Chalking tires for parking violations is unconstitutional, court rules



But here's why parking enforcement probably won't change nationwide

On Monday, a panel from the Cincinnati-based Sixth Circuit Court of Appeals ruled that parking-enforcement officers who made chalk marks on tires have committed illicit trespassing.

According to the judgment, Allison Patricia Taylor of Saginaw, Michigan received 15 parking tickets between 2014 and 2017. These tickets were all for parking on the street for a duration longer than the local ordinances permitted. For example, a sign allowed parking for two hours without penalty, but Taylor would park for a longer duration. Police officers would place small chalk marks on Taylor’s tires as a way of measuring how long she had been stationed at a spot.

Taylor received a $15 fine for each ticket, or $225 in total. While $15 for a parking violation is tiny compared to similar fines in other cities, Taylor was angered at the principal of the city marking her tires, so she sued under 42 U.S. Code § 1983, the standard law cited when a plaintiff alleges that a government agency violated his or her civil rights, specifically her Fourth Amendment right to be free from unreasonable searches.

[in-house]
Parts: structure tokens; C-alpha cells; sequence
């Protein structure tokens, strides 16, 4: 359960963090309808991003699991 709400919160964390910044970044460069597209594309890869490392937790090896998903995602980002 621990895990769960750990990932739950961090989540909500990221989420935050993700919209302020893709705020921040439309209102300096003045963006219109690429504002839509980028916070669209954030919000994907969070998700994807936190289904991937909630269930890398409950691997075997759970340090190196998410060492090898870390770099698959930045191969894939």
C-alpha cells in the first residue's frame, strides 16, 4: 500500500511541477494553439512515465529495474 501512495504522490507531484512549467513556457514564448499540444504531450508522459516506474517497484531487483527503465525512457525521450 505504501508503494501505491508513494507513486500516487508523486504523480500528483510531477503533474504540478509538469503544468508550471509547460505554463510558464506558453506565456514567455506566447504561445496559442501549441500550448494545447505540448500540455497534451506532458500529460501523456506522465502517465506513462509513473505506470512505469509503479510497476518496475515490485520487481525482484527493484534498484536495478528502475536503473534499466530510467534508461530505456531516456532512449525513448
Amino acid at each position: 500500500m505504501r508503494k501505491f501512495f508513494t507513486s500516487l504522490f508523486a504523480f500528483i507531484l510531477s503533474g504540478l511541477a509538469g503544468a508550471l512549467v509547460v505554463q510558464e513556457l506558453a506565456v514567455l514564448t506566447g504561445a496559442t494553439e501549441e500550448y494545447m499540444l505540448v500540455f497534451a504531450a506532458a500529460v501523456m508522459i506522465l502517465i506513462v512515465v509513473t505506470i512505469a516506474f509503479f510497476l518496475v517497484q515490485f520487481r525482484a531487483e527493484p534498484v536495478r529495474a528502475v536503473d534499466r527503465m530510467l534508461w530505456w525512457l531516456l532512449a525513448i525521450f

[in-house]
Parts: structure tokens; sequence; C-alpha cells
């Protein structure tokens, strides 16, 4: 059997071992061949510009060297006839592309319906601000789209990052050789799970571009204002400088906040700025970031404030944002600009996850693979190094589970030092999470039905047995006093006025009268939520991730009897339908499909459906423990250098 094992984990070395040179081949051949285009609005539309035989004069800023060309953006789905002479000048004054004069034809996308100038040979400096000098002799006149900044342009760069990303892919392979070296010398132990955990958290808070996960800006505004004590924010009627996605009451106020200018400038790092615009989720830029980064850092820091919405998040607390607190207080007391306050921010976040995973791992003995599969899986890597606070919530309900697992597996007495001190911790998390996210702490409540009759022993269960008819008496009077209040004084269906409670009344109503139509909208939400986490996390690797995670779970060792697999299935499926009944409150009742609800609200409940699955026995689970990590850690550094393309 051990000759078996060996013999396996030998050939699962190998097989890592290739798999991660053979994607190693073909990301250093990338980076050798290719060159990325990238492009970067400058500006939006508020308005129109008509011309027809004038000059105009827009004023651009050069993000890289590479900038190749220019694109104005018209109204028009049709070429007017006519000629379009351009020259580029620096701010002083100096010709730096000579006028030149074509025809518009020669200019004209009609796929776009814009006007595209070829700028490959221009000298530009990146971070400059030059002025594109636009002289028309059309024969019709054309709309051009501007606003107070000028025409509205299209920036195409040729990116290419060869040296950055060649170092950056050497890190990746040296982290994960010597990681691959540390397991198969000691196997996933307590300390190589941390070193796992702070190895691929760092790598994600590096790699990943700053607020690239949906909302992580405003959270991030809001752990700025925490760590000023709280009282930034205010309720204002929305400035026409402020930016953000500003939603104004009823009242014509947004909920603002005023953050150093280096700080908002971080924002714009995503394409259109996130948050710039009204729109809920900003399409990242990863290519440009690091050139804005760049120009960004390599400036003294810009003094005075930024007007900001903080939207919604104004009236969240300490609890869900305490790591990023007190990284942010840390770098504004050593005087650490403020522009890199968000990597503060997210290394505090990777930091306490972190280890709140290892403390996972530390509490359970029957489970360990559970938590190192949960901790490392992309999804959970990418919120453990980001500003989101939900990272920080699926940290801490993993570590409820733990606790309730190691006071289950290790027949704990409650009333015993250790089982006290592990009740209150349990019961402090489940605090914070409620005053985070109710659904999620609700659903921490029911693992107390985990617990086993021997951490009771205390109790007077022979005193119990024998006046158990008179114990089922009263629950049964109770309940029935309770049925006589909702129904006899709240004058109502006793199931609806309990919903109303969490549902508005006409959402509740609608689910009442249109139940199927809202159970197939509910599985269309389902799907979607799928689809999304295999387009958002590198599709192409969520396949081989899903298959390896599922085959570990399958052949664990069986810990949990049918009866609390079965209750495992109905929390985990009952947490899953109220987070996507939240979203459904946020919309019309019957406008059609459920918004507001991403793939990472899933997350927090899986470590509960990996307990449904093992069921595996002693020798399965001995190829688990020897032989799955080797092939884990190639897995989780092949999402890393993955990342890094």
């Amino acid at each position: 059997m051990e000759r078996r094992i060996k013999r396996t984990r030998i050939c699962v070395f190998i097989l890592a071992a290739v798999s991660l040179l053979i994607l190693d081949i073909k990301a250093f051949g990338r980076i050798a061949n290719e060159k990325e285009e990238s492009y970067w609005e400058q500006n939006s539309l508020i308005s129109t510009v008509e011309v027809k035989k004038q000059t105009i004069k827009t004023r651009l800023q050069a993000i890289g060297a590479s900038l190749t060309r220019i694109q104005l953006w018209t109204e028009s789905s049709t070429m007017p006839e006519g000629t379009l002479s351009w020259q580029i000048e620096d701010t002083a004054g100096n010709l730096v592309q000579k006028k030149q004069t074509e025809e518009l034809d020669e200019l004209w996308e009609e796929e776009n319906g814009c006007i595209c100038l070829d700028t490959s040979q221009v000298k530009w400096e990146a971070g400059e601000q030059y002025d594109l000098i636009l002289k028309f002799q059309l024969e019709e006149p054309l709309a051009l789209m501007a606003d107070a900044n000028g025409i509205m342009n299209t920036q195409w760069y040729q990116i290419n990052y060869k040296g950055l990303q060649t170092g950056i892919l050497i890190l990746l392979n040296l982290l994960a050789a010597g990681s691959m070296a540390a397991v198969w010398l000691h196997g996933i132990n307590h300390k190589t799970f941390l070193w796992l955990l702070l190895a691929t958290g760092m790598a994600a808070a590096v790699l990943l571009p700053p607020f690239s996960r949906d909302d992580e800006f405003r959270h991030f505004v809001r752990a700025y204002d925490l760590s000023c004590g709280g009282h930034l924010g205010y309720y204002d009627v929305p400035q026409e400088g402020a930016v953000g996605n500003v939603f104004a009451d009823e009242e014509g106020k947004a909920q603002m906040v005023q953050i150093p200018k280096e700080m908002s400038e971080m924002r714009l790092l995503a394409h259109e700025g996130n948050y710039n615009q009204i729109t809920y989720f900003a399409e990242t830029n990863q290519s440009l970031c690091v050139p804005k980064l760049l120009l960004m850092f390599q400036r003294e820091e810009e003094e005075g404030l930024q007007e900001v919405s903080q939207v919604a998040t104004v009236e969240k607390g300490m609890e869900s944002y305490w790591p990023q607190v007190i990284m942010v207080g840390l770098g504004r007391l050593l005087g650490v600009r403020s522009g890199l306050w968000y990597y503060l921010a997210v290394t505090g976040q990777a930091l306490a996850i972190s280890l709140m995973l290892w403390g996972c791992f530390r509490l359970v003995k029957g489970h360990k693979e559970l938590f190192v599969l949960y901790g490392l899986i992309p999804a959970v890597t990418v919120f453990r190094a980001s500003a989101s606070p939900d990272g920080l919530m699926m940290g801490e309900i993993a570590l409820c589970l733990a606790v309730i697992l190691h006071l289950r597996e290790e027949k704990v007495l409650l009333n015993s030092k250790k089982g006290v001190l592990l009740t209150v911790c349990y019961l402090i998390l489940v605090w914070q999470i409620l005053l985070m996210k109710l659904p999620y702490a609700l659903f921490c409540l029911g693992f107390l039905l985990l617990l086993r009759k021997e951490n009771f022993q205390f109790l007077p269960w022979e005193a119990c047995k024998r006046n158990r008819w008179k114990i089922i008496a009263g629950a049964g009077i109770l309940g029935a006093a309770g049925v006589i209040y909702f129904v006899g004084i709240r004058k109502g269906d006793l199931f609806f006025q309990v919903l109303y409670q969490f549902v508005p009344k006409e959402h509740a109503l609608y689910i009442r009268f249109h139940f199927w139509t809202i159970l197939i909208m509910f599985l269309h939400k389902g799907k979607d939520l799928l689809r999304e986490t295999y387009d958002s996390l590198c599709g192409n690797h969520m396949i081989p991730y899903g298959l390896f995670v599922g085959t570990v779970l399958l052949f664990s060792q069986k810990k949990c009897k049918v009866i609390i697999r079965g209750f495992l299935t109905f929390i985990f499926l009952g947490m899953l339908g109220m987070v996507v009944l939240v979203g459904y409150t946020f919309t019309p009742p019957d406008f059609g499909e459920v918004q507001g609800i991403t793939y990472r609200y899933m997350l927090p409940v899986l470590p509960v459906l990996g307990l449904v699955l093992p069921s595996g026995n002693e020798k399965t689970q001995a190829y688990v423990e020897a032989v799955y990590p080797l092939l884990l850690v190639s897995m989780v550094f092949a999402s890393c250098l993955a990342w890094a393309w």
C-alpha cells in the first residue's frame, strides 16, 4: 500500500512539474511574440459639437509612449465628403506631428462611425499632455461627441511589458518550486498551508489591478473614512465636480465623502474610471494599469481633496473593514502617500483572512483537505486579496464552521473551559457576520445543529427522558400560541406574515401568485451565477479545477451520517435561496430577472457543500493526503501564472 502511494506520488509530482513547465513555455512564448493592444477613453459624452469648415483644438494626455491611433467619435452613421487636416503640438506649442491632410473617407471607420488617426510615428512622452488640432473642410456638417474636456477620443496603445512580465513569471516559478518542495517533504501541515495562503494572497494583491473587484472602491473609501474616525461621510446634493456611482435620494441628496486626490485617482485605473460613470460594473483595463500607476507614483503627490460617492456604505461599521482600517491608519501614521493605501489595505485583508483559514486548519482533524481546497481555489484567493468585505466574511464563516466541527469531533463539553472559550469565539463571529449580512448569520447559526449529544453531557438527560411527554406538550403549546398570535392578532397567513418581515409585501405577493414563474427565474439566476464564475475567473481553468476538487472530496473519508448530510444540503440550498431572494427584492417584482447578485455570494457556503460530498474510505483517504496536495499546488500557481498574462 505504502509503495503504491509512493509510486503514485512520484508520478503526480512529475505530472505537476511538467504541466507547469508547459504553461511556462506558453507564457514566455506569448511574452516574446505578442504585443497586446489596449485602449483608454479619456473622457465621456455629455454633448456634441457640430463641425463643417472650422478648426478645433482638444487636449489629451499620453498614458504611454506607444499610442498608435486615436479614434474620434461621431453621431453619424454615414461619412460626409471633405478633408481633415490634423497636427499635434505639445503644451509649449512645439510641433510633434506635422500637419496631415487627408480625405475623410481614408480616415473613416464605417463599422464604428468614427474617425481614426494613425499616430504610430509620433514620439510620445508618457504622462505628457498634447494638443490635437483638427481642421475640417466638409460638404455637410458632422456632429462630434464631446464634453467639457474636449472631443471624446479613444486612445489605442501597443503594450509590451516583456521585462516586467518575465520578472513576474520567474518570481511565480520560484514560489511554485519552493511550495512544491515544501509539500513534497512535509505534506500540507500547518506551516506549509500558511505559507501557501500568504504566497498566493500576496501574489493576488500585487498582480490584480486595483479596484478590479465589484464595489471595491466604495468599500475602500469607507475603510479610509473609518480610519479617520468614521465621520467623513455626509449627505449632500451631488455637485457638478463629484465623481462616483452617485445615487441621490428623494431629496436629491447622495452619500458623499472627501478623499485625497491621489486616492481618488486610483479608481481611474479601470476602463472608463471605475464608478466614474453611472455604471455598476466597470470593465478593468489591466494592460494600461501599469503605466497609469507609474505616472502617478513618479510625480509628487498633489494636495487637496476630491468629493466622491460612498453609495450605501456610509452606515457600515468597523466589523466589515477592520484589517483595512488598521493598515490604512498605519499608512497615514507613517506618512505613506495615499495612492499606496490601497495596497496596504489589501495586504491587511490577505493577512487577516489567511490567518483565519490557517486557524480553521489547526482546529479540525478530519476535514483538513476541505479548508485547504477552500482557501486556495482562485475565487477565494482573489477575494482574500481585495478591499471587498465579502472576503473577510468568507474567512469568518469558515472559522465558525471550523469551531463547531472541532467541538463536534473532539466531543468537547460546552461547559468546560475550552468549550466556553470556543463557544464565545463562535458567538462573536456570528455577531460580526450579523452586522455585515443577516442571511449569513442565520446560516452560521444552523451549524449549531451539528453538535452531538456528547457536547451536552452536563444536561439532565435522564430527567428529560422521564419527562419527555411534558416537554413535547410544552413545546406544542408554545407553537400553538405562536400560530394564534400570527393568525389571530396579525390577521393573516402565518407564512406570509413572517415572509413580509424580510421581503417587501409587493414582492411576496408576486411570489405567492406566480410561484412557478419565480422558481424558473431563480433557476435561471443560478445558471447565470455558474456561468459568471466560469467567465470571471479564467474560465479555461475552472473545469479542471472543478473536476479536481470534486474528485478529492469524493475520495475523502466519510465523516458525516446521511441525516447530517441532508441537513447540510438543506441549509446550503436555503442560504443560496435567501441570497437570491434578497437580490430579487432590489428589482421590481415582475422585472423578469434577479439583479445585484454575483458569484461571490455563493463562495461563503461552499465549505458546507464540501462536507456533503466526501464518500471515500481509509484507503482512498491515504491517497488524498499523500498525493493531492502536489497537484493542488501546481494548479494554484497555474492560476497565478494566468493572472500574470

District Judge Thomas Ludington, the one federal judge for Saginaw, dismissed the case, calling her argument “unorthodox.” Ludington noted that chalking was constitutional whether or not the practice was considered a formal “search,” agreeing with the city that, if it was a search, it fell under the community caretaker exception.

Taylor appealed the case to the Sixth Circuit. A three-judge panel unanimously ruled that chalking was a regulatory exercise, not a caretaking one. The panel, which included 2018 Supreme Court finalist Raymond Kethledge, found that chalking was more akin to tracking a car with a GPS device, a practice that the Supreme Court in United States v. Jones found required a warrant.

If this case is upheld by the Supreme Court, it could mean that cities would have to change their practices of identifying parking violators.

However, there are many reasons to think that things will not change much, if at all.

First, the Sixth Circuit has, by one measure, become the most-overturned appeals court in the United States, so Taylor and her fellow parking violators should hold off on the champagne.

Second, while the exclusionary rule would prevent chalk marks from being used against defendants in criminal trials, the rule does not apply to civil actions such as parking tickets.

Finally, police can easily use time-stamped digital photos instead of chalk marks when issuing parking tickets. In fact, it is a wonder that parking-enforcement officers still use chalk, when digital technology is much more reliable.


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